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Airmen from the 18th Logistics Readiness Squadron/combat mobility element, Kadena Air Base, Japan, transport a container delivery system (CDS) after it landed at a drop zone during a low altitude airdrop training at Basa Air Base, Philippines, during exercise Balikatan 2004.
Airmen from the 18th Logistics Readiness Squadron/combat mobility element, Kadena Air Base, Japan, transport a container delivery system (CDS) after it landed at a drop zone during a low altitude airdrop training at Basa Air Base, Philippines, during exercise Balikatan 2004. (Courtesy of USAF)
Airmen from the 18th Logistics Readiness Squadron/combat mobility element, Kadena Air Base, Japan, transport a container delivery system (CDS) after it landed at a drop zone during a low altitude airdrop training at Basa Air Base, Philippines, during exercise Balikatan 2004.
Airmen from the 18th Logistics Readiness Squadron/combat mobility element, Kadena Air Base, Japan, transport a container delivery system (CDS) after it landed at a drop zone during a low altitude airdrop training at Basa Air Base, Philippines, during exercise Balikatan 2004. (Courtesy of USAF)
Airmen from the 18th Logistics Readiness Squadron/combat mobility element, Kadena Air Base, Japan, recover a container delivery system (CDS) at a drop zone at Basa Air Base, Philippines, during exercise Balikatan 2004.
Airmen from the 18th Logistics Readiness Squadron/combat mobility element, Kadena Air Base, Japan, recover a container delivery system (CDS) at a drop zone at Basa Air Base, Philippines, during exercise Balikatan 2004. (Courtesy of USAF)
A lone Marine stands guard as Filipino Marines land on the beach at Marine Base Ternate in the Republic of the Philippines. More than 300 Marines landed on the beach and will train with the Filipino Marines for two weeks during Exercise Balikatan 2004.
A lone Marine stands guard as Filipino Marines land on the beach at Marine Base Ternate in the Republic of the Philippines. More than 300 Marines landed on the beach and will train with the Filipino Marines for two weeks during Exercise Balikatan 2004. (Fred Zimmerman / S&S)
Marines walk to shore off a Landing Craft Utility at Marine Base Ternate Monday.
Marines walk to shore off a Landing Craft Utility at Marine Base Ternate Monday. (Fred Zimmerman / S&S)
A CH-46 from Marine Medium Helicopter Squadron-262, based out of Okinawa, Japan, flies off the coast of the Republic of the Philippines a day prior to the opening of Exercise Balikatan 2004. More than 2,500 U.S. and 2,300 Filipino military personnel are taking part in the two-week annual exercise.
A CH-46 from Marine Medium Helicopter Squadron-262, based out of Okinawa, Japan, flies off the coast of the Republic of the Philippines a day prior to the opening of Exercise Balikatan 2004. More than 2,500 U.S. and 2,300 Filipino military personnel are taking part in the two-week annual exercise. (Fred Zimmerman / S&S)

MARINE BASE TERNATE, Philippines — As more than 700 U.S. Marines and sailors poured onto Philippine shores this week for their annual joint exercise with Philippine marines, Philippine Col. Natalio Ecarma said it’s important for the forces to train together because he believes they’ll someday operate together.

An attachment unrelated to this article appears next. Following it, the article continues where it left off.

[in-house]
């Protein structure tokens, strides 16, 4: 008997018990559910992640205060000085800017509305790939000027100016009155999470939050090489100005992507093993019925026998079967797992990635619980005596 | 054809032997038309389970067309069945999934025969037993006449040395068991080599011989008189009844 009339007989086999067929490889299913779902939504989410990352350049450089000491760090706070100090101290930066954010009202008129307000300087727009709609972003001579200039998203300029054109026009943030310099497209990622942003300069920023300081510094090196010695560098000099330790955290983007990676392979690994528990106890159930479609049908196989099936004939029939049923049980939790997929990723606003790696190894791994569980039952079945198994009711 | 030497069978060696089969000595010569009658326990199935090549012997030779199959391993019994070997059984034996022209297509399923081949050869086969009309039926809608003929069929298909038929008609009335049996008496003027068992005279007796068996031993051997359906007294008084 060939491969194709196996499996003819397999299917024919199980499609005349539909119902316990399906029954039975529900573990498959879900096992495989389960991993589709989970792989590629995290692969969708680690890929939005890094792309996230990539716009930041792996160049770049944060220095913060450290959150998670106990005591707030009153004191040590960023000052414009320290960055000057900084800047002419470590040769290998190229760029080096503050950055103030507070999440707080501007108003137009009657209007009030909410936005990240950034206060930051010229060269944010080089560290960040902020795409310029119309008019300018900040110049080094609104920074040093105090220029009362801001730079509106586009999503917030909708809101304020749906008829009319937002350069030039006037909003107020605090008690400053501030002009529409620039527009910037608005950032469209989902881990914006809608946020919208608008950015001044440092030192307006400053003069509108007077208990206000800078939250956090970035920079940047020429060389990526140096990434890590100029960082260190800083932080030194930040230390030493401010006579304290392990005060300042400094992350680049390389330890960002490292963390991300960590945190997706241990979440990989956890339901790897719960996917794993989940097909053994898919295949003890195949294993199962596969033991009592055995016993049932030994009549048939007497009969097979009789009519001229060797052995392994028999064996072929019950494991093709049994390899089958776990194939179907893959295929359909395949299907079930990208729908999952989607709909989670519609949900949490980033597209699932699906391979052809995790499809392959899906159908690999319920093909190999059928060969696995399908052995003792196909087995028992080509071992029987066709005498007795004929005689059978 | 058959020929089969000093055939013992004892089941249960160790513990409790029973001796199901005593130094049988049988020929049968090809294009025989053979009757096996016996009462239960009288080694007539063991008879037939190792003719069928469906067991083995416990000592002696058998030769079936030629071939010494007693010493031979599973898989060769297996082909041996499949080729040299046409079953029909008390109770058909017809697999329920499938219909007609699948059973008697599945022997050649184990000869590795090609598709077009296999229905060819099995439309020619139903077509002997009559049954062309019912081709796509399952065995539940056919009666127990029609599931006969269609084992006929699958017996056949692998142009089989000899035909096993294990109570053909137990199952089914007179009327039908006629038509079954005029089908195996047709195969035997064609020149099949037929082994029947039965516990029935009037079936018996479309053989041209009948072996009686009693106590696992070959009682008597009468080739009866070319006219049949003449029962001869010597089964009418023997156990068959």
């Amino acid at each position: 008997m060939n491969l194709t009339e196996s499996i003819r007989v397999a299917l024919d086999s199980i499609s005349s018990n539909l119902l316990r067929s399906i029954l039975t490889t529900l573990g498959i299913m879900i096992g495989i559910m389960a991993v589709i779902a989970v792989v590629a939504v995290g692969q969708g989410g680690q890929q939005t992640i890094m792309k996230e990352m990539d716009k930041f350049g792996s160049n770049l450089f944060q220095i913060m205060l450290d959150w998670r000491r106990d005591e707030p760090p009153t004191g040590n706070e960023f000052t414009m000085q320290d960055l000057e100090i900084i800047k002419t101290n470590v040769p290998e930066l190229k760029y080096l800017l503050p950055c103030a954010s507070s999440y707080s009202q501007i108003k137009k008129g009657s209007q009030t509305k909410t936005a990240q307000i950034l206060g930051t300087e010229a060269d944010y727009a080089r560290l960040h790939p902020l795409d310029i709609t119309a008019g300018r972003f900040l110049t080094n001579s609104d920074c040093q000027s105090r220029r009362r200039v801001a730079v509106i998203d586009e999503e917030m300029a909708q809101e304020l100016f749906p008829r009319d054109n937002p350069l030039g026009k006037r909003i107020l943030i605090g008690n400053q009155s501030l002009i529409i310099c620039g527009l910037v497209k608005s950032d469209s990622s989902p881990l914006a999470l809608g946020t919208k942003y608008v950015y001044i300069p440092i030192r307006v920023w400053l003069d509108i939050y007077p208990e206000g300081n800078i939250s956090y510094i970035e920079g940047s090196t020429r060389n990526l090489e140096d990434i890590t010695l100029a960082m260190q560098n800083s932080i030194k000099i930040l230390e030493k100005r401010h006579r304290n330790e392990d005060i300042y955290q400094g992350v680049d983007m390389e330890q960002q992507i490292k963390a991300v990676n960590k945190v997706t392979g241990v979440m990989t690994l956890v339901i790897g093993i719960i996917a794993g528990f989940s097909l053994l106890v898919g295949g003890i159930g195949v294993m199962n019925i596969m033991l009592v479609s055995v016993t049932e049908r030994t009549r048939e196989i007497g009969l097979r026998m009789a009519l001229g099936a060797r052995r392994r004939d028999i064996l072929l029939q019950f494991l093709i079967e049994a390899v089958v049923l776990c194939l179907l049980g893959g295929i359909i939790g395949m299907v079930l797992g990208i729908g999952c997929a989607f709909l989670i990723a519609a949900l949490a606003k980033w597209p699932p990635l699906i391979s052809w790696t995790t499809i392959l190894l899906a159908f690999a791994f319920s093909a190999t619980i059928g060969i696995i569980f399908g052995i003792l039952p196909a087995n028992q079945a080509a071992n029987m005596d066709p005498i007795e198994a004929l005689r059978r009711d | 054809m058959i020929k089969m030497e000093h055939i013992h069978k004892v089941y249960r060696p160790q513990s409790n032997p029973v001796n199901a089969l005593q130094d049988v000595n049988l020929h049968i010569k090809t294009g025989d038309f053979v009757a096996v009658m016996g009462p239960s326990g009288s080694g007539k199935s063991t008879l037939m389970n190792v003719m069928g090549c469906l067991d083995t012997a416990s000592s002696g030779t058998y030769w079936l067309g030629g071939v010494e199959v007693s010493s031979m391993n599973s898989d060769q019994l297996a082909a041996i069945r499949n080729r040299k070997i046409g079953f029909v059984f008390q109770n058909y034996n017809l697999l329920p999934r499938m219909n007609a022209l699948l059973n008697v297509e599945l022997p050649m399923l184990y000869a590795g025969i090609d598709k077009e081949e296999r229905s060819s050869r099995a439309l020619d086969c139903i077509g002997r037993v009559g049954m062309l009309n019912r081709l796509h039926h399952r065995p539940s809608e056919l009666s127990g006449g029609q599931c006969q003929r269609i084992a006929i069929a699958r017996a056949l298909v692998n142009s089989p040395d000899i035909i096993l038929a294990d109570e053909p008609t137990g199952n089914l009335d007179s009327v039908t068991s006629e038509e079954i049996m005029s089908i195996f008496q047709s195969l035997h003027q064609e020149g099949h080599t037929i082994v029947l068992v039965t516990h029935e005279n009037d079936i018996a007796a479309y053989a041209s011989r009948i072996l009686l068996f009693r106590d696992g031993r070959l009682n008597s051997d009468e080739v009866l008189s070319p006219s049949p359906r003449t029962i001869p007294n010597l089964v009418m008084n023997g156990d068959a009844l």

And each has something to learn from the other, troops from both countries said.

“We know the area, you have the equipment ... we can help you, and you can help us,” Ecarma said. For instance, he pointed out, Philippine marines are well-trained in fighting insurgency and terrorism, which require far different skills from conventional warfare.

The United States “is experiencing an insurgency problem right now in the Middle East,” he said. “We have this experience we’d like to share.”

And, the Philippines colonel said, “We’d like to learn how to use the modern equipment” such as night-vision goggles “that we plan on procuring for our armed forces modernization program.”

U.S. forces also are to learn jungle survival from the Armed Forces Philippines marines, said Engineer Platoon commander 1st Lt. Michael Robertson — and his Marines would teach the Filipino forces about demolitions.

While the Marines are training on land, 61 AFP Navy personnel will spend two weeks on the USS Fort McHenry, training with the U.S. Navy. The McHenry is from Sasebo Naval Base, Japan.

“I’m looking forward to joining the group,” said AFP Navy Lt. Cmdr. Emmanuel Manuel, officer in charge of the cross-deck training. “I wish to be exposed to the latest equipment. ... We’re always excited to have exercises with the U.S. Navy.”

The U.S. and Philippine forces also will focus on amphibious operations training, planning processes and techniques and logistics, said AFP Marine Capt. Rommel Abrau, public information officer. The troops will train each other in their forms of martial arts; a U.S. Navy underwater team will train AFP Navy and Marine divers.

The joint training should develop the two forces’ ability to work together, Abrau said. “It’s important that we develop rapport and long-lasting friendships.”

Ecarma said training with “brother Marines” is different but made easier because the two forces share the same ideals.

“We share the same attitudes, we have the same levels of training and the same standards,” Ecarma said. “The only difference is, of course, we’re Orientals and you’re Westerners, and you have equipment and we don’t have that much ... but we’re innovative and flexible to adjusting to different situations.”

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